But current 10-year budget projections fail to take into account the 
huge costs associated with the impending retirement of the baby 
boomers. Similarly, these projections ignore the huge revenue losses 
that will result if all recent tax cuts become permanent. And this is 
my key point: It's only when we take a long-term view that it becomes 
clear how serious a challenge we really face. 

We aren't going to close our fiscal gap through strong economic growth, 
massive spending cuts, or huge tax increases. The gap is simply too 
great, and the math doesn't work. 

We've all heard the rhetoric. We'll be just fine if we can just get rid 
of congressional earmarks, foreign aid, or NASA missions back to the 
moon and on to Mars. Similar arguments are being made for eliminating 
the 2001 and 2003 tax cuts. But candidly, these actions won't get the 
job done. In fact, even shutting down the entire Department of Defense 
wouldn't close our long-range fiscal gap. 

It's essential that we impose meaningful budget controls on both the 
tax and the spending sides of the ledger. These controls should apply 
to both discretionary and mandatory spending. Additional reforms are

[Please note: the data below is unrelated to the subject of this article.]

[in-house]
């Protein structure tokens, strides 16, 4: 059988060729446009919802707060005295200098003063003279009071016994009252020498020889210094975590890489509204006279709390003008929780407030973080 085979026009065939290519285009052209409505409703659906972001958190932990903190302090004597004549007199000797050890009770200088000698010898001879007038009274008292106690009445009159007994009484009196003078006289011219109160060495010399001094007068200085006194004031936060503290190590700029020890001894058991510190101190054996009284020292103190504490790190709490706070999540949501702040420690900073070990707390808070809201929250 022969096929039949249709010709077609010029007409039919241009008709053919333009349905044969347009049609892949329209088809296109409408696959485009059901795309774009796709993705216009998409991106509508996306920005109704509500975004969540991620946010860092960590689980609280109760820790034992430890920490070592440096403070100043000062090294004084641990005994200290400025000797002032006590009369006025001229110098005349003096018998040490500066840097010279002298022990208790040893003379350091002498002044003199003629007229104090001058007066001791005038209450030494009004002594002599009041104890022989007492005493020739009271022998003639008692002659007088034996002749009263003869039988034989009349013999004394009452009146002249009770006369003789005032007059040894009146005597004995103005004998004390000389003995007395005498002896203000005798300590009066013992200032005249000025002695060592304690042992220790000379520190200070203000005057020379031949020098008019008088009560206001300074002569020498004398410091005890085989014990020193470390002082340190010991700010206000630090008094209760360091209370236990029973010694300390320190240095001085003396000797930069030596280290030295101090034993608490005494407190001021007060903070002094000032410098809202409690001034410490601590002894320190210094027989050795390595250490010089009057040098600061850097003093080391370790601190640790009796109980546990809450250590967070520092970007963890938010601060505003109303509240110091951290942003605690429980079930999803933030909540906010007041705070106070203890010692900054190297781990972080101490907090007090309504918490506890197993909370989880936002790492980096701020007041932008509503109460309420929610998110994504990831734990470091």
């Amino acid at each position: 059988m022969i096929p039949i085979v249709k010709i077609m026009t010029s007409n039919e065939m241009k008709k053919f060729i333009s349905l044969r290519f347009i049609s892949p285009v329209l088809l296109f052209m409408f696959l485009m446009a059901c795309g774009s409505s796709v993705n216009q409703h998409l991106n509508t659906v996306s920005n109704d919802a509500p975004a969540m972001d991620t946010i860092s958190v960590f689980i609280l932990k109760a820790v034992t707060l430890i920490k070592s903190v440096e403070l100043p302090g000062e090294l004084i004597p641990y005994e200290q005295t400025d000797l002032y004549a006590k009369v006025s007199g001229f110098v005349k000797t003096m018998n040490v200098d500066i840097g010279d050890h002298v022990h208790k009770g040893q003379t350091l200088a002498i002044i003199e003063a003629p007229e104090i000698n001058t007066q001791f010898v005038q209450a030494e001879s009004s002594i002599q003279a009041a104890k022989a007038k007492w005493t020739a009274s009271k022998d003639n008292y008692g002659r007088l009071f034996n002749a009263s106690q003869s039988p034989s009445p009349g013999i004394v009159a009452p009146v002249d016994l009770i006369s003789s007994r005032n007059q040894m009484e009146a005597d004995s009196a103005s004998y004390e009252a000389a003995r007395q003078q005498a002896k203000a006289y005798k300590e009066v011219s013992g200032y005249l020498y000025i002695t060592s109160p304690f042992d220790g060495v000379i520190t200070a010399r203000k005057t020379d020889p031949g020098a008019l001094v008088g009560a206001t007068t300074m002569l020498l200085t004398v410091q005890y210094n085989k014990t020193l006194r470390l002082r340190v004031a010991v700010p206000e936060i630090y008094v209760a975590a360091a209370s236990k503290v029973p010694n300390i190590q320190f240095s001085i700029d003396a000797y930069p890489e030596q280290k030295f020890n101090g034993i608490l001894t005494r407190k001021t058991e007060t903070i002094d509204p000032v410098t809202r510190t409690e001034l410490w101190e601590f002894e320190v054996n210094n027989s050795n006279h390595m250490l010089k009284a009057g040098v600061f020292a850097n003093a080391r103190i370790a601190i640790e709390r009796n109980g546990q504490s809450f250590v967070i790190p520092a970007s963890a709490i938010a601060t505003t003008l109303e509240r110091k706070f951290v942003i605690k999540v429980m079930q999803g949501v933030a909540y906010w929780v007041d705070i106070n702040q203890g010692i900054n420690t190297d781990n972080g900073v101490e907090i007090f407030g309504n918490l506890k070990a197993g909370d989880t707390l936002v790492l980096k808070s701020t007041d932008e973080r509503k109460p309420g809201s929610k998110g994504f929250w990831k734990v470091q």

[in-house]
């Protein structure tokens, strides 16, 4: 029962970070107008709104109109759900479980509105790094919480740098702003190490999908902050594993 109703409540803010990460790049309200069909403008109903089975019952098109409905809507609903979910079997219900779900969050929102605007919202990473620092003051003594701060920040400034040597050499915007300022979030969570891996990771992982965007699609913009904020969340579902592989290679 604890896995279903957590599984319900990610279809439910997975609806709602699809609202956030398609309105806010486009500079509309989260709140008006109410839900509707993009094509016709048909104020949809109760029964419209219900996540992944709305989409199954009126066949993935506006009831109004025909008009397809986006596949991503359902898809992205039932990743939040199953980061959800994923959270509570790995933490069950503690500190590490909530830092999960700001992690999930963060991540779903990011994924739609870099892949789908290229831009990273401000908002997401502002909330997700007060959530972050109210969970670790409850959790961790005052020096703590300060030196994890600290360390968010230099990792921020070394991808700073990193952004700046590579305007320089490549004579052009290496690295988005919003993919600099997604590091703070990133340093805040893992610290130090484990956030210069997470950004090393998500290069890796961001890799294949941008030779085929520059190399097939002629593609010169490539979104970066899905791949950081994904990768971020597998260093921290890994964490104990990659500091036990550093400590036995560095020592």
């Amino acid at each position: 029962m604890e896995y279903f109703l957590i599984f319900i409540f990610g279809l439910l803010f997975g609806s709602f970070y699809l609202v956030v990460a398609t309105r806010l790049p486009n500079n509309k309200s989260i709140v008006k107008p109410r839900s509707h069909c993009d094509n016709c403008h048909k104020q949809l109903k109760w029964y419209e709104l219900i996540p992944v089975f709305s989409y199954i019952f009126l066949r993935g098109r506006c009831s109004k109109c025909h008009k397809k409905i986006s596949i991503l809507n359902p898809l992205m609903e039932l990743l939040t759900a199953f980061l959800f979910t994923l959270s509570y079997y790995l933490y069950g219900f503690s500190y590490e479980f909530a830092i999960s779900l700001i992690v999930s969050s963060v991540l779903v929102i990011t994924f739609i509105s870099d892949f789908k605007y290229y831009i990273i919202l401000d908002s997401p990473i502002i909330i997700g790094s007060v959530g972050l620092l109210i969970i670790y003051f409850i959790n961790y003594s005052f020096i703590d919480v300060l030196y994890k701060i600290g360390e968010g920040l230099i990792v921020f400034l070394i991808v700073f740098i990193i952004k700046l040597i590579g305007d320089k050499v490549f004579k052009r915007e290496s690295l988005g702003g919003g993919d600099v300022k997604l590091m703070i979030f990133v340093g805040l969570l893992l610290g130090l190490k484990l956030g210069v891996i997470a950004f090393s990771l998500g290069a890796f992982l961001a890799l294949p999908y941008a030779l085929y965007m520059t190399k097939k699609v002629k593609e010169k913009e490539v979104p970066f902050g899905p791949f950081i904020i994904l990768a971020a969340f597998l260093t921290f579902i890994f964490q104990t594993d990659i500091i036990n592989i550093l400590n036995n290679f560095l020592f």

needed in connection with congressional earmarks, emergency 
appropriations, and supplemental spending. 

Members of Congress need more explicit information on the long-term 
costs of spending and tax bills--before they vote on them. The Medicare 
prescription drug benefit passed in 2003 is one of the most expensive 
government entitlement programs of all time. It's also a glaring 
example of what's wrong with the current legislative system. The 
Medicare prescription drug bill came with an $8 trillion price tag, but 
that fact wasn't disclosed until after the bill had been passed and 
signed into law. 

We also need to reconsider the current scope and structure of the 
federal government. Today, most federal spending and tax preferences 
are on autopilot and reflect conditions that existed before most of you 
were born. I'm talking about conditions dating back to when Harry 
Truman, Dwight Eisenhower, and John Kennedy were in the White House. 

American families regularly clean out their closets and attics. Surplus 
items are either sold at yard sales or given to charity. Unfortunately, 
when it comes to federal programs and policies, our government has 
never undertaken an equivalent spring cleaning. 

Once federal programs or agencies are created, the tendency is to fund 
them in perpetuity, regardless of changing needs and circumstances. 
This is what I mean when I say our government is on autopilot. 
Washington rarely seems to question the wisdom of its existing 
commitments. We simply add new programs and initiatives on top of the 
old ones. As President Ronald Reagan once quipped, a government program 
is "the nearest thing to eternal life we'll ever see on this earth." 
This is a key reason our government has grown so large and become so 
expensive. 

We need nothing less than a top-to-bottom review of federal programs, 
policies, and operations. Congress and the President need to decide 
which of these activities remain priorities, which should be